The Difference Between Narcissism and Healthy Self-Attention — and a Meditation and Writing Prompt

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by Nadia Colburn, Ph.D.

If you’re reading this, it’s likely that you are interested in looking inward. But how do we make time for this, especially in our busy world? And how can we justify this attention?

I remember being at a New Year’s Eve party maybe fifteen years ago. Most of us were in our early thirties and beginning to solidify our adult lives.

We were going around in a circle, saying what we wanted to focus on for the year, and one friend said, “This year I’m going to focus on myself more.”

He meant his statement as a joke. After all, he was a struggling to be in a serious relationship, and part of that struggle was to listen better, to not always put himself first. He thought it was funny to suggest that he’d be more narcissistic.

But I wondered whether, in fact, if my friend really did need was more attention to himself, just in a healthier way.

We live in a culture that often cannot distinguish between healthy and unhealthy self-attention. A narcissist focuses on his outward needs, appearances and gratifications. Blocked from his own inner life, a narcissist doesn’t recognize the inner lives of others. This is dangerous for the narcissist and everyone else (and yes, this is relevant to contemporary politics.)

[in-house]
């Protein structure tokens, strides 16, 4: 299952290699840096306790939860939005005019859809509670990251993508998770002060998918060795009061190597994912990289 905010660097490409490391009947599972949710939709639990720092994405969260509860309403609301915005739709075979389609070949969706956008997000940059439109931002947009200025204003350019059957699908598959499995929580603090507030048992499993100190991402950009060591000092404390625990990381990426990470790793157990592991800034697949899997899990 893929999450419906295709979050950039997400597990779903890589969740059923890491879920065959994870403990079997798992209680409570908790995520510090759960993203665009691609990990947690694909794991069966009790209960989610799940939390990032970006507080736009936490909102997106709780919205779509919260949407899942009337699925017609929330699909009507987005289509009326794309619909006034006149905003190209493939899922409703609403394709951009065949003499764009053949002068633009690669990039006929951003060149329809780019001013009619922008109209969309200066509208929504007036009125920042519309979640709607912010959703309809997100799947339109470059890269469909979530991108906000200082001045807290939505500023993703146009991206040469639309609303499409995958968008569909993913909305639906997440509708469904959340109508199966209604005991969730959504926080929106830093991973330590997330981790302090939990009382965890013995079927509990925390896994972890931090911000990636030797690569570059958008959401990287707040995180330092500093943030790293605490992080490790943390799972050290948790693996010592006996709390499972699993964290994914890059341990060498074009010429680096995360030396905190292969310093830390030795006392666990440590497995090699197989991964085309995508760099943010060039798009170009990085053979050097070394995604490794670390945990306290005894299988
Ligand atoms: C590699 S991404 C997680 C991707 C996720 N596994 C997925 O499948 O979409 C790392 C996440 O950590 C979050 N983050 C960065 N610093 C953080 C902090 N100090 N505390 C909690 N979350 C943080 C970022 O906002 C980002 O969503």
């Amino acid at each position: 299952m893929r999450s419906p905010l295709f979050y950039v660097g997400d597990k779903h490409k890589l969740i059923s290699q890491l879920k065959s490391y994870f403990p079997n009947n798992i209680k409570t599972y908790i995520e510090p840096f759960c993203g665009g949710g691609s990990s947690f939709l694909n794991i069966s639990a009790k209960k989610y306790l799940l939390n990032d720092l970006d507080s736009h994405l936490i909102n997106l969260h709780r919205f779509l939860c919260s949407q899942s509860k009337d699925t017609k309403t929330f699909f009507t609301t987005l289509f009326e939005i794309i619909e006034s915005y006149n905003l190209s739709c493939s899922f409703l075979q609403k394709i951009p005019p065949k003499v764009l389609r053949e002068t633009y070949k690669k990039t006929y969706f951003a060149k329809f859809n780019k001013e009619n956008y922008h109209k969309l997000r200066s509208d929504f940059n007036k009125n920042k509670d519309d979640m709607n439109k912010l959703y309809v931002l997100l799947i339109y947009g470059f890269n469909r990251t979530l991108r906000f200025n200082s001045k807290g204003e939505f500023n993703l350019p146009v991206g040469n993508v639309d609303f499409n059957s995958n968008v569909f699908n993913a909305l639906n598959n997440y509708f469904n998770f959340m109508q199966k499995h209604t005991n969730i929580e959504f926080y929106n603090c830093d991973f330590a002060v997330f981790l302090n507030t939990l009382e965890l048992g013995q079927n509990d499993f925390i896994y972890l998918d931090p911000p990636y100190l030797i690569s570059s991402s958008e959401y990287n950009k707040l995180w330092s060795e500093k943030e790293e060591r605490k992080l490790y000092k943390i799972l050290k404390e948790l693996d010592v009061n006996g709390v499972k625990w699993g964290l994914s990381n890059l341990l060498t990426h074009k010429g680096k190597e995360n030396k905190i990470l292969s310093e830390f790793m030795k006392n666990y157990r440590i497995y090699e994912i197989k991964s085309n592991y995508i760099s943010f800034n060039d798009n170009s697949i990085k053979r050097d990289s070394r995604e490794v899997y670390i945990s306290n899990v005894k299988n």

Healthy self-attention, by contrast, is being able to be with oneself, with whatever arises, with curiosity and compassion. This attention actually makes us more available for others, more present in our lives, and more able to be our best selves.

But because many of us associate self-attention with narcissism, we don’t know how to focus on ourselves in healthy ways, and so we miss out on a chance to really know ourselves and to wake up to the great miracle of who we are in the world.

In fact, many of our blocks — in life, in our creativity, in our relationships and at work — come from the ways in which we cannot fully be with ourselves. And many of the imbalances in our culture come from our inherited discomfort with ourselves.

What would happen if you took more time to get more comfortable with yourself, to sit, to listen, to tune into your creativity, to attend to your body, to move, to relax, to wake up? What would it be like if you could justify taking the time and energy to do that? Even if you’re a regular meditator, are there parts of your being that you’re overlooking?

This short meditation and writing prompt that invites you to come into your light and tap into your creativity — and bring healthy, restorative attention to yourself:

Nadia-Video
Nadia-Video

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